Given the high rental prices, should you buy an apartment in Ireland when you have a career opportunity? Many French people work in Ireland, especially at Apple or Blizzard in Cork: I was part of it until 2010 and my brother still lives there.
Why this attraction?
Economic living conditions in France and Ireland
The median standard of living in France according to INSEE was €21 in 726, or €2019/month.
In Ireland, it was €26, or €250/month:
Moreover, the unemployment rate in Ireland is historically lower than in France.
It was less than 5% in 2020 compared to more than 7% in France during the same period:
When I was a student, I saw a report by Capital on M6 where a young woman landed 3 interviews and a job the day after her studies.
After having worked 2 years in a bank without much pleasure and without much remuneration (between 1 and 250€ net per month in 1 with bac +450 :)), I ended up trying my luck too... and finding a job in the afternoon.
At the time I lived in Elancourt in the Yvelines, with a rent of 700€ for my T2. So I wasn't horrified when I discovered the rents there… but they take into account the standard of living.
It will therefore be more difficult to own a property in Cork (average price of €320) or Dublin (€000) than in County Donegal:
Given the favorable job prospects in the main cities, prices are tight and it is likely that you will start with a roommate, the time to validate your period and to have a first raise as soon as you have proven yourself.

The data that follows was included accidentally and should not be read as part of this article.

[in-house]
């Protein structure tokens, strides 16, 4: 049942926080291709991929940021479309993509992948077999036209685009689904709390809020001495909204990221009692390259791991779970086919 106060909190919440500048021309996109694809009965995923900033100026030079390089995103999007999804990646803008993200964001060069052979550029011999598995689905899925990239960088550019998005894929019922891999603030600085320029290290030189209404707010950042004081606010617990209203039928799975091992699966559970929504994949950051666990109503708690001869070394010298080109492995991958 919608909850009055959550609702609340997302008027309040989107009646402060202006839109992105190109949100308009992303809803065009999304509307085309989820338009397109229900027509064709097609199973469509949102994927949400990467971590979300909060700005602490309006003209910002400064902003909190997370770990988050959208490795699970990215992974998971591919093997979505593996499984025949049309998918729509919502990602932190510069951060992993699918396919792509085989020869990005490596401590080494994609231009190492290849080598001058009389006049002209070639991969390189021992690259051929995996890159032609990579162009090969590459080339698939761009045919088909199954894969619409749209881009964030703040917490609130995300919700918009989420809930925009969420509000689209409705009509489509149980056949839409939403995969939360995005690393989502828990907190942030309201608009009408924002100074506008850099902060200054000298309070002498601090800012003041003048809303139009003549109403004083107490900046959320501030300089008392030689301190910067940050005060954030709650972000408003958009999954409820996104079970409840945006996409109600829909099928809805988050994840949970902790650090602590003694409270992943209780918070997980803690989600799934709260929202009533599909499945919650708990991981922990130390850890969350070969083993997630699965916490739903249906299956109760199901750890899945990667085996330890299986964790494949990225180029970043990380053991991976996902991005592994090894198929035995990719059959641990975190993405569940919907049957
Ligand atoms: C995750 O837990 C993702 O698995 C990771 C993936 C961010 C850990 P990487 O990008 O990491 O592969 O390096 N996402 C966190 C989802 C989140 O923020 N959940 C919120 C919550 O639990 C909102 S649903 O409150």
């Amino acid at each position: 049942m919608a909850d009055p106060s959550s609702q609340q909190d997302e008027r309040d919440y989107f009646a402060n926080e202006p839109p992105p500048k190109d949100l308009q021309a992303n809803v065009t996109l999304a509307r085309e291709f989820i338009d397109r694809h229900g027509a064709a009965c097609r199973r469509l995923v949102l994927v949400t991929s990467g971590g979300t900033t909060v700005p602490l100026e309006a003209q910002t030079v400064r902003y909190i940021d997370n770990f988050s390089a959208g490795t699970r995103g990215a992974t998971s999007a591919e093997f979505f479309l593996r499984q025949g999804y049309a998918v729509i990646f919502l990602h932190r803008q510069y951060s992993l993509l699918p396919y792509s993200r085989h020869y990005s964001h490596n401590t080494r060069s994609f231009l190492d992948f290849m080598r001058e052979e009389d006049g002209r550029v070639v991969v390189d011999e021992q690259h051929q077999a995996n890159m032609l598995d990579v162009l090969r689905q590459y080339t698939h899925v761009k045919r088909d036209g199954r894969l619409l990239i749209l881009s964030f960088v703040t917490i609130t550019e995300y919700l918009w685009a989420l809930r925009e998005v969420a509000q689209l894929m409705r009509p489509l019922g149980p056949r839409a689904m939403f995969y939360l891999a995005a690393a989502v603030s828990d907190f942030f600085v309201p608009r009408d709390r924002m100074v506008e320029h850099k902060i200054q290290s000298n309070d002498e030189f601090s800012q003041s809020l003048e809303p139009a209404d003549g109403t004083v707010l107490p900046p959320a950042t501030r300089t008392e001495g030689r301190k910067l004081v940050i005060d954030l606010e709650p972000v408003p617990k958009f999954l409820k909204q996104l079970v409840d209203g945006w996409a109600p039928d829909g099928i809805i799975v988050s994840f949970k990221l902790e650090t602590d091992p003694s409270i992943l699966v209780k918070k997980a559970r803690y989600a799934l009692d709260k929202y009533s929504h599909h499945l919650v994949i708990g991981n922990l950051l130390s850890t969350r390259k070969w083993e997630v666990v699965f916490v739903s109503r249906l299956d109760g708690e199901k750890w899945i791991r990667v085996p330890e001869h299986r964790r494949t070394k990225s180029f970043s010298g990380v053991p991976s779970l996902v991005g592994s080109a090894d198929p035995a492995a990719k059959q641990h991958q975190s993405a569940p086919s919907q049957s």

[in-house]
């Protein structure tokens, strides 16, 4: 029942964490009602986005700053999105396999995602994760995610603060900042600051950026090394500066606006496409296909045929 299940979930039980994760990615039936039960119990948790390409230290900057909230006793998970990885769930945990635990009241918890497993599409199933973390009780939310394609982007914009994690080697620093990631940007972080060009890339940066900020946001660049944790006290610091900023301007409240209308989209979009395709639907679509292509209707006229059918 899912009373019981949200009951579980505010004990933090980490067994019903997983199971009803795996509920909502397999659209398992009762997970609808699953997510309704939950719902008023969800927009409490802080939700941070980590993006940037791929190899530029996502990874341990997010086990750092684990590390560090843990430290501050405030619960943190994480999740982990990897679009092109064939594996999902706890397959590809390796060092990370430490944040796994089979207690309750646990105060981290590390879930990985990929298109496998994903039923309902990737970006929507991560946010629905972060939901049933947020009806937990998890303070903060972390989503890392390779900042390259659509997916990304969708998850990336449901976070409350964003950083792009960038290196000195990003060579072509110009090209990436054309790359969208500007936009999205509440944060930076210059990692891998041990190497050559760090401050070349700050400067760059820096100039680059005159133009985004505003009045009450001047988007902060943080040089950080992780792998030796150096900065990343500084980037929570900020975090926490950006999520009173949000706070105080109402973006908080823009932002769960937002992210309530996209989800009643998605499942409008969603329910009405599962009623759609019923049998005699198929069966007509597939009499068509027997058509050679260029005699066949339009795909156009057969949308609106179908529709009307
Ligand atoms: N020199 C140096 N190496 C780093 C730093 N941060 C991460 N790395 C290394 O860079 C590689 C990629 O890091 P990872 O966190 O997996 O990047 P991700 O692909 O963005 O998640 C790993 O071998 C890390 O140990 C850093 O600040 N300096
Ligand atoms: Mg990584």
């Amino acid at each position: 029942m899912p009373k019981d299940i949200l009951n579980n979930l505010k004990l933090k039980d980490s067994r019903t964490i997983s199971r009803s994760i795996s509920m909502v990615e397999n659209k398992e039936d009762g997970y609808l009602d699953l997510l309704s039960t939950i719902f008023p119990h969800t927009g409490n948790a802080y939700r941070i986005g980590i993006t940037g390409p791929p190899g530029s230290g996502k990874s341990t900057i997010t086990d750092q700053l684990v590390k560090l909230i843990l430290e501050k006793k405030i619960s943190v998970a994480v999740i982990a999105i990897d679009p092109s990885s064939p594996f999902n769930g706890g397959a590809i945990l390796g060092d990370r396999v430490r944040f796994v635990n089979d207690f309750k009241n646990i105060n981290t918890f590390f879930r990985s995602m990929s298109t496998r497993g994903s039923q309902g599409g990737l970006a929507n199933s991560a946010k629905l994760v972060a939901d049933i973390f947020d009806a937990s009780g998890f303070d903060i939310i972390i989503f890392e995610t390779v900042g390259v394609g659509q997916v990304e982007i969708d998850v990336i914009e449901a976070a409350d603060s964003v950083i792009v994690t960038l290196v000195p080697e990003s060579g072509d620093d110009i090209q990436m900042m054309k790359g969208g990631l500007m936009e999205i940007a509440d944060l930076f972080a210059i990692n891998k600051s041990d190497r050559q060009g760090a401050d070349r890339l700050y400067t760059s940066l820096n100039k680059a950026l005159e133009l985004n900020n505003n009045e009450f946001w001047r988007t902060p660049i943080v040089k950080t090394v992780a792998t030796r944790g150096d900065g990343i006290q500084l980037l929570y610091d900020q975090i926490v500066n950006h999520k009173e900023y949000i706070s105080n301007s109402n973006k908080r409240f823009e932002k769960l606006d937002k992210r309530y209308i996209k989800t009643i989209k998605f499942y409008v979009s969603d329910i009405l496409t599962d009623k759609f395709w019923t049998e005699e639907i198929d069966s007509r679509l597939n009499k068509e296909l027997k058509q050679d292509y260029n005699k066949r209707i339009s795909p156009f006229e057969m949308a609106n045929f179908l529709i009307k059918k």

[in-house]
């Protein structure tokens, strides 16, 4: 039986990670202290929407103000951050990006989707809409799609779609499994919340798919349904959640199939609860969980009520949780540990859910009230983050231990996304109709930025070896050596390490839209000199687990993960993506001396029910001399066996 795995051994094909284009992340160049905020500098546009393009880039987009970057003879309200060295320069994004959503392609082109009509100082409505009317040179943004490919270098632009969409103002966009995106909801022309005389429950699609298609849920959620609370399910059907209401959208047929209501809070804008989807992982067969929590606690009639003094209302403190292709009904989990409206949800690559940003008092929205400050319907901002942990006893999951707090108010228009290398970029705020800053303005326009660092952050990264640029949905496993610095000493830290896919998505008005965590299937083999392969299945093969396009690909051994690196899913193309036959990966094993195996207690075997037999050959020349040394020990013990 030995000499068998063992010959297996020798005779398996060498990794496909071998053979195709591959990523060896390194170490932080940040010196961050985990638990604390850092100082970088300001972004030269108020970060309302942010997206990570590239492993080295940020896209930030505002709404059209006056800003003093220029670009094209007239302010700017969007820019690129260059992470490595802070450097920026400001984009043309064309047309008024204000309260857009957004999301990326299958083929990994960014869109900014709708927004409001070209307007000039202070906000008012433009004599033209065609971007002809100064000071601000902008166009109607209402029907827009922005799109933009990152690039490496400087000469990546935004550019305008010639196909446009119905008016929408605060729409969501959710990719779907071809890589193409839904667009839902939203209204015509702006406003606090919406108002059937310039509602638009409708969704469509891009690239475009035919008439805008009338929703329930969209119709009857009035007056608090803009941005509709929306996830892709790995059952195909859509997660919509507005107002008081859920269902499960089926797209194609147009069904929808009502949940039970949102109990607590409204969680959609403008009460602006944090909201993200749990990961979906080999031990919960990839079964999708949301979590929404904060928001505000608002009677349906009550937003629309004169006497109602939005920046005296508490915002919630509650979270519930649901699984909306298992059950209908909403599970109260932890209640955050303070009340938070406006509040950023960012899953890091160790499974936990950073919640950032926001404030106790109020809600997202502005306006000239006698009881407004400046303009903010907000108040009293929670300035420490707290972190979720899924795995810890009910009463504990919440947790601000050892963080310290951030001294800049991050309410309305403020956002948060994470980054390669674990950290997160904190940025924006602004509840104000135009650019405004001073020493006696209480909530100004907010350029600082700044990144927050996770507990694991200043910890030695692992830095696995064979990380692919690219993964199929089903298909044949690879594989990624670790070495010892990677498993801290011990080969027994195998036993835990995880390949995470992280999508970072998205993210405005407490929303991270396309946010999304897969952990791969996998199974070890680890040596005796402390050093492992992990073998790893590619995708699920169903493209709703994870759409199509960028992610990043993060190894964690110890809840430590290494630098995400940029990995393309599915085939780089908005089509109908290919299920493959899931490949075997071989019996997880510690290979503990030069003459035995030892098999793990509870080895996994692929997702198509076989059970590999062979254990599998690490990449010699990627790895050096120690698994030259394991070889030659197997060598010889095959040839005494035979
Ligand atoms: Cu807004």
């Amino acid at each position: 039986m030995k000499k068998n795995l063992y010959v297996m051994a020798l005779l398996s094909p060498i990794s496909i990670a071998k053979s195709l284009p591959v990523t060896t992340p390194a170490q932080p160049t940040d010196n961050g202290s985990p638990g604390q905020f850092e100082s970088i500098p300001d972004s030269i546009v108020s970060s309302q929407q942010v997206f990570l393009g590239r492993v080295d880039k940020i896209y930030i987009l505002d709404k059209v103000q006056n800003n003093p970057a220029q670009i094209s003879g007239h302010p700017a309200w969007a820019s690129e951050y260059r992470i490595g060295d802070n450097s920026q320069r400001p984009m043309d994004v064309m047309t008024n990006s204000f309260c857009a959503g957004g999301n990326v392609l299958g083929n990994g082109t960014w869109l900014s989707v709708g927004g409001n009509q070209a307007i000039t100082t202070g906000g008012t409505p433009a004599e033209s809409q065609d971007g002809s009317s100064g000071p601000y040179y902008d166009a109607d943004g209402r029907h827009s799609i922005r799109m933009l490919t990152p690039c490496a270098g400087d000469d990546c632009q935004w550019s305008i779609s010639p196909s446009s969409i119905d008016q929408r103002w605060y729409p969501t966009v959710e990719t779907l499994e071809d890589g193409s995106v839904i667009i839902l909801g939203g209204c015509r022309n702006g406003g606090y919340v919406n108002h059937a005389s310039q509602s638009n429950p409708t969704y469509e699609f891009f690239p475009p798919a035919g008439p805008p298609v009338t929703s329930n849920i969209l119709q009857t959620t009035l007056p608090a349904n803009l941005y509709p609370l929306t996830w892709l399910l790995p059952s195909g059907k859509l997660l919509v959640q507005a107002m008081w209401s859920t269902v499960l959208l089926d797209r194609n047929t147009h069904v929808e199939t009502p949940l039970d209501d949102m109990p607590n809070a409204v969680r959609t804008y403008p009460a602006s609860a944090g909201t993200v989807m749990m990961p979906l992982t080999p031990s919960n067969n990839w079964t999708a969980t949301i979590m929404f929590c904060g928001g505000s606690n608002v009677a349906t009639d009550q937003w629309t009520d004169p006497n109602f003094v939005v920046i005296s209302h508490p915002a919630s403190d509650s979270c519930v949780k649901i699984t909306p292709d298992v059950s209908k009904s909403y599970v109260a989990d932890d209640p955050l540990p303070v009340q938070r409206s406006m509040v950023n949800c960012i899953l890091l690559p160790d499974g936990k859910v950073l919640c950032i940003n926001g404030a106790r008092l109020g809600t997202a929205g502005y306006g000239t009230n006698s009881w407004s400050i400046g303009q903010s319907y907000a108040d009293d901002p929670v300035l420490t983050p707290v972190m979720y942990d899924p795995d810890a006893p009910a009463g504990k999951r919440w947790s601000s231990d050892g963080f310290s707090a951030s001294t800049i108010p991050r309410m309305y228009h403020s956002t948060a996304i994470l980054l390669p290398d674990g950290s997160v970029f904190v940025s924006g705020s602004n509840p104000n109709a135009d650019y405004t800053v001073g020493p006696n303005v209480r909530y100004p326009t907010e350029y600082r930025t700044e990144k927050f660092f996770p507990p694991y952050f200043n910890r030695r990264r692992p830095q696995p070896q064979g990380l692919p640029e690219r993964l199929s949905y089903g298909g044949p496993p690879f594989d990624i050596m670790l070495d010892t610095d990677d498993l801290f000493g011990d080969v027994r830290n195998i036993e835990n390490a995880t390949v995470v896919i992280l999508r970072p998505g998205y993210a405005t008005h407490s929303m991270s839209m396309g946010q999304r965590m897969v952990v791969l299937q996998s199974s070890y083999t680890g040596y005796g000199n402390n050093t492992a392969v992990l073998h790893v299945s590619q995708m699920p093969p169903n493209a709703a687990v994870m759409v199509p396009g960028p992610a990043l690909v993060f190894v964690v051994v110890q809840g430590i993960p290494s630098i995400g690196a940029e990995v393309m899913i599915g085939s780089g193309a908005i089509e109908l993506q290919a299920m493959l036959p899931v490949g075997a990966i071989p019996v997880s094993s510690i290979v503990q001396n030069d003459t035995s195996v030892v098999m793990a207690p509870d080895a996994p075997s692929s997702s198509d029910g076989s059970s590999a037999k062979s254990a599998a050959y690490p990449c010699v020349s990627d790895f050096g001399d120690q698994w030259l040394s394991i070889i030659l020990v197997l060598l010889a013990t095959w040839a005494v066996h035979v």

Most local companies offer a modest starting salary but a "career plan" to retain employees. The job will not necessarily be scalable but at Blizzard, for example, there was provision for 1 additional day off per year of seniority up to +5 maximum, as well as an increase between 1 and 5% depending on the employee's performance.
In addition, you will often benefit from additional advantages: gym subscription, discounts on company products, mutual insurance, retirement plan with company contribution... The system is quite unbeatable for young people and single people.
As soon as you have children, the system will be more financially neutral compared to France since a crèche/school costs approximately €800/month per child.
This is reflected in the ranking of countries by Human Development Index (HDI):
The HDI is calculated from 3 elements:
Gross domestic product (GDP) per capita.
The life expectancy of the citizens of the state.
The level of education measured from 15 years and over.
Without being a “declineist”, I was surprised in 2007 to see the reality of the standard of living in Ireland compared to France… and Spain is now ahead of us.
Given our school performance, it is unlikely that the trend will reverse... Which may encourage you to make your life in Ireland. Let's see how to accommodate you ;).
Finding accommodation in Ireland
The most popular site for finding accommodation remains daft.ie.
If this is a first purchase and your knowledge of renovation is limited, I advise you to:
Choose an apartment over a house. The apartments are cheaper to buy and naturally isolated because they benefit from common walls with the other apartments. Particularity: a town house adjoining on 2 sides is often not very sexy… but that already makes 2 insulated walls.